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Maryland women’s soccer season preview

With the majority of the team returning, the Terps look to bounce back from a rough spring season.

Photo courtesy of Maryland Athletics

Maryland women’s soccer will play its opening game of the 2021 season on Aug. 19 when it hosts Temple at Ludwig Field. The Terps will play their second season in the 2021 calendar year due to the COVID-19 pandemic. The spring featured a 12-game, strictly Big Ten slate, while this fall will present a normal schedule with a full non-conference portion.

As he enters his sixth season at the helm of Maryland’s women’s soccer program, head coach Ray Leone has a lot of work to do in his efforts to turn around the team. In the spring, the Terps finished with a lowly mark of 0-10-2. The team dealt with injuries while being outscored 29-8 throughout the season. The season wrapped up with a 4-2 loss to Ohio State as the squad failed to qualify for the Big Ten Tournament.

“They did the best that they could, we all did the best that we could,” Leone said. “We went through an awful lot and we’re not hiding from that. We went through an incredible amount and it toughened us all up and we’re really just ready to put our best foot forward.”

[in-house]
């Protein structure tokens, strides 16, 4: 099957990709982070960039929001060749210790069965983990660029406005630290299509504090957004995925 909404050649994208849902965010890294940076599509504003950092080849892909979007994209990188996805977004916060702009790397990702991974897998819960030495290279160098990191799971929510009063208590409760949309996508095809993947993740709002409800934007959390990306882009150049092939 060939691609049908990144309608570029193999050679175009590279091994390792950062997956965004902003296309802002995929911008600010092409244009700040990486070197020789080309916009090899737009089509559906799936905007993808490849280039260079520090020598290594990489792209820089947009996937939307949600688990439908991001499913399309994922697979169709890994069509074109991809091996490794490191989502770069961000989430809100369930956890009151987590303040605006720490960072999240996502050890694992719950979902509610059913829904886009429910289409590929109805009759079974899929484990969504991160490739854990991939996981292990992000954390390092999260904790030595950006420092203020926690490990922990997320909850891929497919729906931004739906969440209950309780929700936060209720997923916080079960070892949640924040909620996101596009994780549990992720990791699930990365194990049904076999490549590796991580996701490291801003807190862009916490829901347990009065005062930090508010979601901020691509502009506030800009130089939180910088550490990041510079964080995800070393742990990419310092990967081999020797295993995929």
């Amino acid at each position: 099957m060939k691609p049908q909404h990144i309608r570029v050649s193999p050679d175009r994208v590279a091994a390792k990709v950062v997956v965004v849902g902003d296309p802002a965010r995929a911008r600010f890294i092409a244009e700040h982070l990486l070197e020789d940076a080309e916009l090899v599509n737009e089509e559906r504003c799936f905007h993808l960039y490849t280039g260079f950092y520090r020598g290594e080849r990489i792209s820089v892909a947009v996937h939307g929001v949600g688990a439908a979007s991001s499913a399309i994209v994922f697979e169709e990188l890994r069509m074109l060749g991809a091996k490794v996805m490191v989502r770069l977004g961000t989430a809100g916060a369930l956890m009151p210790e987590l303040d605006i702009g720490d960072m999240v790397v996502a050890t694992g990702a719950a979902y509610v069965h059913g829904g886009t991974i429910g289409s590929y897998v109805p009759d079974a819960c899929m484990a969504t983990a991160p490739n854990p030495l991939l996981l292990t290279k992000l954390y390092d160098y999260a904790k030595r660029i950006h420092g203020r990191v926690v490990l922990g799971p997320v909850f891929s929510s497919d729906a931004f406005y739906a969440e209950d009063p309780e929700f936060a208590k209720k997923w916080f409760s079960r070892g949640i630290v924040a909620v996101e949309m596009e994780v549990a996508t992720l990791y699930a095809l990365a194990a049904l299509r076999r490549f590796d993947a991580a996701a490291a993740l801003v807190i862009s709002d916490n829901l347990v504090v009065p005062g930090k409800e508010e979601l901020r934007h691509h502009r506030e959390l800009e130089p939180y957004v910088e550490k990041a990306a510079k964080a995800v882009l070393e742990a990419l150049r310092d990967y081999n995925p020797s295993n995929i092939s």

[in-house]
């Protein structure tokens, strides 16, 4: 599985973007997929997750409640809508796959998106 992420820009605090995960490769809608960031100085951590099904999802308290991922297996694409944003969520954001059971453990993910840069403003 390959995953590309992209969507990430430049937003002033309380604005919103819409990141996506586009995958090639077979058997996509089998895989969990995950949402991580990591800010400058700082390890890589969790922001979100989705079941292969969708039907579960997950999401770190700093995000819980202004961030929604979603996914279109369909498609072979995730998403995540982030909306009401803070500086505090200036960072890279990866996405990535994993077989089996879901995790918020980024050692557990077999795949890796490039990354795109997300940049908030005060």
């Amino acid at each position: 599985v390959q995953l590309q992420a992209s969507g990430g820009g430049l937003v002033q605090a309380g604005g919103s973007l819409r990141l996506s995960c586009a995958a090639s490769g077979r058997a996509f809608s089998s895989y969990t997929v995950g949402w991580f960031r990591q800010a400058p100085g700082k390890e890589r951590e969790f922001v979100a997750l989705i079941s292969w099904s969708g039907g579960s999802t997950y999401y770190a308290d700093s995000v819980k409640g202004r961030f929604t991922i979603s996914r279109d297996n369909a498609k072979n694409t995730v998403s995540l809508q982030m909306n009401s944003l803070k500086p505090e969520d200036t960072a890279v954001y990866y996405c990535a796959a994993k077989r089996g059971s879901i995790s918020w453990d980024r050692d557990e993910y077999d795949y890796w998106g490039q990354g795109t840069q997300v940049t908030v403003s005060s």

This season, the Terps return a vast majority of last spring’s roster while adding a few major additions via recruiting and the transfer portal. In what will be a short offseason turnaround to the field of play, Maryland will have to chip away one game at a time to set the mark for more success.

Key Players Lost

Of the 28 players on the listed 2020-21 roster for the Terps, only two did not return for fall competition.

One of the two women who moved on from the program is midfielder Anissa Mose. After a four-year career with the Terps, Mose graduated from the University of Maryland in 2021. A mainstay in the Maryland lineup, Mose started 56 games across four seasons dating back to her freshman campaign in 2017. Mose’s departure undoubtedly leaves a big hole to fill for the Terps.

Graduate transfer Sydney Staier marks the other big loss for Maryland. Staier, who will be playing for Big Ten foe Indiana this season, led the Terps in minutes played this past spring. A three-time Academic All-Big Ten honoree, Staier started in all 11 games she played in last season, recording a goal and an assist. Staier’s exit is another blow to the midfield position for the Terps, but the abundance of returning talent for Maryland should help compromise it. Staier and the Terps will reunite when Maryland plays Indiana in College Park this October.

Top Returners

Experience usually proves to be a great thing in college sports, and Maryland women’s soccer is fortunate to have plenty of it. Out of the 31 players on this season’s roster, 26 of them are returning from last season, a remarkable 84% of its players.

“You think about the stress that we had and the difficulties that we went through, maybe a lot of people would say that’s it, and they didn’t,” Leone said. “So to return that many, I’m proud of that, that our team is a family and committed to turn it around.”

On the offensive side of the ball, Maryland brings back what should be a lethal forward quartet of Alyssa Poarch, Keyera Wynn, Emily McNesby and Mikayla Dayes.